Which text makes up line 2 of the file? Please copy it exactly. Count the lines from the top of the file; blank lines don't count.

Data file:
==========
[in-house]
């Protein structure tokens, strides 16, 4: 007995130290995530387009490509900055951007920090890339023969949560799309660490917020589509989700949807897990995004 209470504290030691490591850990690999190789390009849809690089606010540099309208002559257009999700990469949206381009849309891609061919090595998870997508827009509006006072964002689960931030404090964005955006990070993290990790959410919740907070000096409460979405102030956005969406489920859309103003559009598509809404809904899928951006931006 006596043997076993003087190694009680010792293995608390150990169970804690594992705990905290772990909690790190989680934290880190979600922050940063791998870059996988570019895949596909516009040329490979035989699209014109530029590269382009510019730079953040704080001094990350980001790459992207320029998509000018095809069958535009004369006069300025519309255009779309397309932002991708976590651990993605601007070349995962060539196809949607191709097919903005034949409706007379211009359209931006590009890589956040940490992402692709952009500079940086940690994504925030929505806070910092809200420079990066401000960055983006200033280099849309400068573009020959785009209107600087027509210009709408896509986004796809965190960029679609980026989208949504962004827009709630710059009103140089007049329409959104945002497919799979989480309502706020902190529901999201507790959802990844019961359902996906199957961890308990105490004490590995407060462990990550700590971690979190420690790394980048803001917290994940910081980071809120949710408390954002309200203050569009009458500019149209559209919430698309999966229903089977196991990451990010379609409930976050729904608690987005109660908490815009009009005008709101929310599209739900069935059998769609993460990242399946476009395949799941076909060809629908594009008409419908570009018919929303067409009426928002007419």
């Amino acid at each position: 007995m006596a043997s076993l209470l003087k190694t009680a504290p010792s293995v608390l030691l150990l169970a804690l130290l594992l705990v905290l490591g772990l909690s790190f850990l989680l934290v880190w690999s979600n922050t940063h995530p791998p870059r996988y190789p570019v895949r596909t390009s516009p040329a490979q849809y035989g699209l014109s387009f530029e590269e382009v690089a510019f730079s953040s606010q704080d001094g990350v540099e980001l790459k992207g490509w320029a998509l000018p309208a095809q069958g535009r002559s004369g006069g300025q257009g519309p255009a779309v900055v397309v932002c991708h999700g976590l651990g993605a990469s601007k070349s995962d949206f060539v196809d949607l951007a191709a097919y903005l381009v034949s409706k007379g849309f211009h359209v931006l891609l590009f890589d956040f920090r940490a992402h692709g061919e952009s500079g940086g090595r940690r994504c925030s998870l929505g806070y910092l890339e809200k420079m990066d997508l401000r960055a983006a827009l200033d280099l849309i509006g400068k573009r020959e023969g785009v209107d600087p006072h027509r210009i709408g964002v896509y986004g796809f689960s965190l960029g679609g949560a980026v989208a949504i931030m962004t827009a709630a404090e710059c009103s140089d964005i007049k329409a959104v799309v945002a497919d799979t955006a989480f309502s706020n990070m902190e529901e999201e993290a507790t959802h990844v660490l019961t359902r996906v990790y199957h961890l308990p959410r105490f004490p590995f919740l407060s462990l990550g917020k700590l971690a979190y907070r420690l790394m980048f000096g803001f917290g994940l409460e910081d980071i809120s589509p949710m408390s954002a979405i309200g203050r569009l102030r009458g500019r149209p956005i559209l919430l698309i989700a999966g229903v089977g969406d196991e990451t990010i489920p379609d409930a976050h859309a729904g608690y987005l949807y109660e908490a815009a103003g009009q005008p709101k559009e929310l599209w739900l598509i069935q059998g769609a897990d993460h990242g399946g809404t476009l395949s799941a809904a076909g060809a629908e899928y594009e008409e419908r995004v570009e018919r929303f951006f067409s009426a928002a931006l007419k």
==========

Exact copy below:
């Protein structure tokens, strides 16, 4: 007995130290995530387009490509900055951007920090890339023969949560799309660490917020589509989700949807897990995004 209470504290030691490591850990690999190789390009849809690089606010540099309208002559257009999700990469949206381009849309891609061919090595998870997508827009509006006072964002689960931030404090964005955006990070993290990790959410919740907070000096409460979405102030956005969406489920859309103003559009598509809404809904899928951006931006 006596043997076993003087190694009680010792293995608390150990169970804690594992705990905290772990909690790190989680934290880190979600922050940063791998870059996988570019895949596909516009040329490979035989699209014109530029590269382009510019730079953040704080001094990350980001790459992207320029998509000018095809069958535009004369006069300025519309255009779309397309932002991708976590651990993605601007070349995962060539196809949607191709097919903005034949409706007379211009359209931006590009890589956040940490992402692709952009500079940086940690994504925030929505806070910092809200420079990066401000960055983006200033280099849309400068573009020959785009209107600087027509210009709408896509986004796809965190960029679609980026989208949504962004827009709630710059009103140089007049329409959104945002497919799979989480309502706020902190529901999201507790959802990844019961359902996906199957961890308990105490004490590995407060462990990550700590971690979190420690790394980048803001917290994940910081980071809120949710408390954002309200203050569009009458500019149209559209919430698309999966229903089977196991990451990010379609409930976050729904608690987005109660908490815009009009005008709101929310599209739900069935059998769609993460990242399946476009395949799941076909060809629908594009008409419908570009018919929303067409009426928002007419």